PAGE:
No wonder future-proofing the supply chain in this way is much easier for privately held companies, including Silver Oak, Roederer, Chanel and Kiton. They don’t risk shareholders’ balking at the capital outlay and its impact on their balance sheets.

Mr. Delpal says that the easiest way to find publicly traded companies that have braved that potential backlash to invest in the future is to look at their value-added ratios: the lower the numbers, the less vertically integrated their operations — and the more vulnerable they will be when demand begins to outstrip supply. Higher numbers suggest better performance in the new luxury landscape.

Kering, the French luxury conglomerate, intends its component brands, including YSL, Gucci and Balenciaga, to sit at the upper end of that register and has acquired several suppliers. They include a majority stake in a French tannery, France Coco, to safeguard its supply of crocodile skins, as well as a python farm in Thailand.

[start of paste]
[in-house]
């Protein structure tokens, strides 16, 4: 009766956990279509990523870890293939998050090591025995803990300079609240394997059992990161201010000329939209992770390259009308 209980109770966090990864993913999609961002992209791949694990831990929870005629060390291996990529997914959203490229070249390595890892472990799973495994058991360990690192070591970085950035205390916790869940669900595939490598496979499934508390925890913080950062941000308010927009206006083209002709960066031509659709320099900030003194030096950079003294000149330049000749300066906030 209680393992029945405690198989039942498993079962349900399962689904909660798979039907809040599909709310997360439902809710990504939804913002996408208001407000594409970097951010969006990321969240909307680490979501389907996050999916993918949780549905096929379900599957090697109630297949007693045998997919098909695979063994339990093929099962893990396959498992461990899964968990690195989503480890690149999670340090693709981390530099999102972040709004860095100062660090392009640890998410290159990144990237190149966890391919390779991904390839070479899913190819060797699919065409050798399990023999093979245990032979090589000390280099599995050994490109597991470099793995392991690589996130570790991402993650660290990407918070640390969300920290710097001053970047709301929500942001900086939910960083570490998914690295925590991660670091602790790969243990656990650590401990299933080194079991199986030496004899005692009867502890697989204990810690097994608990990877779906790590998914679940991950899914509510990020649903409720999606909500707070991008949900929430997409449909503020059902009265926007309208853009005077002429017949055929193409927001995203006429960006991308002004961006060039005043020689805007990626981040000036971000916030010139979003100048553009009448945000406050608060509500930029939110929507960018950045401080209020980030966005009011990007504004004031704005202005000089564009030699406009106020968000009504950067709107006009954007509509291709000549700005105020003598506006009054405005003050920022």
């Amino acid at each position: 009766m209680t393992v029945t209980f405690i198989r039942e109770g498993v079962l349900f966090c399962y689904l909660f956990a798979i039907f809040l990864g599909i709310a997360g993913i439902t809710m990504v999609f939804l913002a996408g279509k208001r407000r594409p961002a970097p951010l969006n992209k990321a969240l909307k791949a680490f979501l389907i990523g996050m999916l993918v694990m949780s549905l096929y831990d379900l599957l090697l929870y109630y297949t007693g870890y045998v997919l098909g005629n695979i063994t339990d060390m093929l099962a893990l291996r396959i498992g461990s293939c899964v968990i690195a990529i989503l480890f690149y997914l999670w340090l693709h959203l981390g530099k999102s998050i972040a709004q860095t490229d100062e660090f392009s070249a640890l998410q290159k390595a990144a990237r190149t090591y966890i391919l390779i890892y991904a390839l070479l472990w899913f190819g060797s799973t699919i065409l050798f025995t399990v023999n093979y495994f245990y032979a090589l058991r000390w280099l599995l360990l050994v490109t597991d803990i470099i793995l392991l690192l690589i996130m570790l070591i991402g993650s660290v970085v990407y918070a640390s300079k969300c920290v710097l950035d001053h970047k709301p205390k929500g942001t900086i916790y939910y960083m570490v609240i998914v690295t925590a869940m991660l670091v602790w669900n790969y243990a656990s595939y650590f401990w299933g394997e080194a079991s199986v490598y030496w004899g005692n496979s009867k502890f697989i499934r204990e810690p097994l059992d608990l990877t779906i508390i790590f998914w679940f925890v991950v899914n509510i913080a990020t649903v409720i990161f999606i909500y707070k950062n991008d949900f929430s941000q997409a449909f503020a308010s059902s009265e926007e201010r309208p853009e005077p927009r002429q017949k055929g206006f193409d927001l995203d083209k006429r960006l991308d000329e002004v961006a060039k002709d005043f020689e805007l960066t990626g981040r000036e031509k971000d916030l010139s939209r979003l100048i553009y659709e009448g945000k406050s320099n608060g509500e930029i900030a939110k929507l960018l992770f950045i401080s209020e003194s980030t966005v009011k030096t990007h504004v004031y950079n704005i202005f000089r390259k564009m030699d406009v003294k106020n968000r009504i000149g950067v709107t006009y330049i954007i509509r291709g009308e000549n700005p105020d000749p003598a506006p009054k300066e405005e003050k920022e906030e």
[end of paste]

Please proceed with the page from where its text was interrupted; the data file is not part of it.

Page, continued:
Marie-Claire Daveu, Kering’s chief sustainability officer, acknowledges that looming scarcity, in volume or quality, underpins the strategy, but stresses a bigger mission, too: sustainability. She says that 90 percent of Kering’s environmental impact lies deep in its supply chain, often with where and how its raw materials are produced.

Consumers are alert to that issue.

“Investors and stakeholders are asking more and more questions about sustainability,” she said, “and we want to change the paradigm.”

Since delving deeper into the supply chain has become a focus for Mr. Duncan, there’s a natural next step: “I wouldn’t rule out becoming a tree farmer,” he said.